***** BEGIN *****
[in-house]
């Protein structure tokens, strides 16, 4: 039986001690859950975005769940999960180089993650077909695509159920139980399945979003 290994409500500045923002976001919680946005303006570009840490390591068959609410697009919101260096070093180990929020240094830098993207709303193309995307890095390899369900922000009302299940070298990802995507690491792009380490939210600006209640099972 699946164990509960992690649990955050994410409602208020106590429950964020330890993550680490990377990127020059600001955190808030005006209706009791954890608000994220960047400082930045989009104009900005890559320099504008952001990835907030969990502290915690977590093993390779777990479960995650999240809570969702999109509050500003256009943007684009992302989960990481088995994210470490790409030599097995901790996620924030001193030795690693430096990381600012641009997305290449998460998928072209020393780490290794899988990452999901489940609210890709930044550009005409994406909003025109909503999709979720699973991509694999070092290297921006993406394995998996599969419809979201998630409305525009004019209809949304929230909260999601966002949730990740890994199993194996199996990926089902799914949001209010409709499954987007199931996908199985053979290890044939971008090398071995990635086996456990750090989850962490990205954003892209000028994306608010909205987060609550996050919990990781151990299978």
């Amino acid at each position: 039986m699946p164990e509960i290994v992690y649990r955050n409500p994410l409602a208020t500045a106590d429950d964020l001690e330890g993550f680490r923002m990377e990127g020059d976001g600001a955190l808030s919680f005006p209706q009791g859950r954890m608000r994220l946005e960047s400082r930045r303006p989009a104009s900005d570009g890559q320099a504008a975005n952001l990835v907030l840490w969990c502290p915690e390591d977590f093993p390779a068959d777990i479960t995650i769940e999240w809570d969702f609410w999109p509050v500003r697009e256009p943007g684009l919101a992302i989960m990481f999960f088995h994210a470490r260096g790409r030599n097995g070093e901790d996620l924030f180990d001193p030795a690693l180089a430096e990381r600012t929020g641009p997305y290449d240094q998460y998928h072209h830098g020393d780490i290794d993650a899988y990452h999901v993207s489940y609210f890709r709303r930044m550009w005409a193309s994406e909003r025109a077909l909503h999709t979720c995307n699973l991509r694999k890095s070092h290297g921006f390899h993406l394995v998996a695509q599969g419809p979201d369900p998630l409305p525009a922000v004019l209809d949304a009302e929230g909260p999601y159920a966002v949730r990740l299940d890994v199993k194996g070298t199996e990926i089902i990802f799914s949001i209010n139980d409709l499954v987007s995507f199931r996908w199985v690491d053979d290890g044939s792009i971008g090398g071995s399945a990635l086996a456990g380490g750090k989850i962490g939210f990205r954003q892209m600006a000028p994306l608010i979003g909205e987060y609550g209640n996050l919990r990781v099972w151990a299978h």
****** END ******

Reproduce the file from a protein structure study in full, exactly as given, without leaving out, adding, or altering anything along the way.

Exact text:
[in-house]
């Protein structure tokens, strides 16, 4: 039986001690859950975005769940999960180089993650077909695509159920139980399945979003 290994409500500045923002976001919680946005303006570009840490390591068959609410697009919101260096070093180990929020240094830098993207709303193309995307890095390899369900922000009302299940070298990802995507690491792009380490939210600006209640099972 699946164990509960992690649990955050994410409602208020106590429950964020330890993550680490990377990127020059600001955190808030005006209706009791954890608000994220960047400082930045989009104009900005890559320099504008952001990835907030969990502290915690977590093993390779777990479960995650999240809570969702999109509050500003256009943007684009992302989960990481088995994210470490790409030599097995901790996620924030001193030795690693430096990381600012641009997305290449998460998928072209020393780490290794899988990452999901489940609210890709930044550009005409994406909003025109909503999709979720699973991509694999070092290297921006993406394995998996599969419809979201998630409305525009004019209809949304929230909260999601966002949730990740890994199993194996199996990926089902799914949001209010409709499954987007199931996908199985053979290890044939971008090398071995990635086996456990750090989850962490990205954003892209000028994306608010909205987060609550996050919990990781151990299978």
């Amino acid at each position: 039986m699946p164990e509960i290994v992690y649990r955050n409500p994410l409602a208020t500045a106590d429950d964020l001690e330890g993550f680490r923002m990377e990127g020059d976001g600001a955190l808030s919680f005006p209706q009791g859950r954890m608000r994220l946005e960047s400082r930045r303006p989009a104009s900005d570009g890559q320099a504008a975005n952001l990835v907030l840490w969990c502290p915690e390591d977590f093993p390779a068959d777990i479960t995650i769940e999240w809570d969702f609410w999109p509050v500003r697009e256009p943007g684009l919101a992302i989960m990481f999960f088995h994210a470490r260096g790409r030599n097995g070093e901790d996620l924030f180990d001193p030795a690693l180089a430096e990381r600012t929020g641009p997305y290449d240094q998460y998928h072209h830098g020393d780490i290794d993650a899988y990452h999901v993207s489940y609210f890709r709303r930044m550009w005409a193309s994406e909003r025109a077909l909503h999709t979720c995307n699973l991509r694999k890095s070092h290297g921006f390899h993406l394995v998996a695509q599969g419809p979201d369900p998630l409305p525009a922000v004019l209809d949304a009302e929230g909260p999601y159920a966002v949730r990740l299940d890994v199993k194996g070298t199996e990926i089902i990802f799914s949001i209010n139980d409709l499954v987007s995507f199931r996908w199985v690491d053979d290890g044939s792009i971008g090398g071995s399945a990635l086996a456990g380490g750090k989850i962490g939210f990205r954003q892209m600006a000028p994306l608010i979003g909205e987060y609550g209640n996050l919990r990781v099972w151990a299978h």